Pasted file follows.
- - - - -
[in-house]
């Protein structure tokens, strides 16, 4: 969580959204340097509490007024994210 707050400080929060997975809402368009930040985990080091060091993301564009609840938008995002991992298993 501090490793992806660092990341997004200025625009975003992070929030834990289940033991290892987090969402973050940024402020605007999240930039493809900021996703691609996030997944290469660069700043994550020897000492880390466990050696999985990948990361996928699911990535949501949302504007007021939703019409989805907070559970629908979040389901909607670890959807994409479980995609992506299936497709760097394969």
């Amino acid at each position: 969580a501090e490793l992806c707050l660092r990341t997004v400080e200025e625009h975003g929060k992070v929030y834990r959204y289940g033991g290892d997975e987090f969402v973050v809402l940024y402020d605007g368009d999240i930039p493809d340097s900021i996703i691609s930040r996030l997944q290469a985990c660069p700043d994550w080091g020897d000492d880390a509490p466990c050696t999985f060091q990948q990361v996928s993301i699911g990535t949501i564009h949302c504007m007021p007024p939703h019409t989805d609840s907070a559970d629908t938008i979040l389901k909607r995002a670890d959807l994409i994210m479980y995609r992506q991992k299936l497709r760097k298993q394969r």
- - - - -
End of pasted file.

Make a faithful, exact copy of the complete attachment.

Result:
[in-house]
């Protein structure tokens, strides 16, 4: 969580959204340097509490007024994210 707050400080929060997975809402368009930040985990080091060091993301564009609840938008995002991992298993 501090490793992806660092990341997004200025625009975003992070929030834990289940033991290892987090969402973050940024402020605007999240930039493809900021996703691609996030997944290469660069700043994550020897000492880390466990050696999985990948990361996928699911990535949501949302504007007021939703019409989805907070559970629908979040389901909607670890959807994409479980995609992506299936497709760097394969």
């Amino acid at each position: 969580a501090e490793l992806c707050l660092r990341t997004v400080e200025e625009h975003g929060k992070v929030y834990r959204y289940g033991g290892d997975e987090f969402v973050v809402l940024y402020d605007g368009d999240i930039p493809d340097s900021i996703i691609s930040r996030l997944q290469a985990c660069p700043d994550w080091g020897d000492d880390a509490p466990c050696t999985f060091q990948q990361v996928s993301i699911g990535t949501i564009h949302c504007m007021p007024p939703h019409t989805d609840s907070a559970d629908t938008i979040l389901k909607r995002a670890d959807l994409i994210m479980y995609r992506q991992k299936l497709r760097k298993q394969r």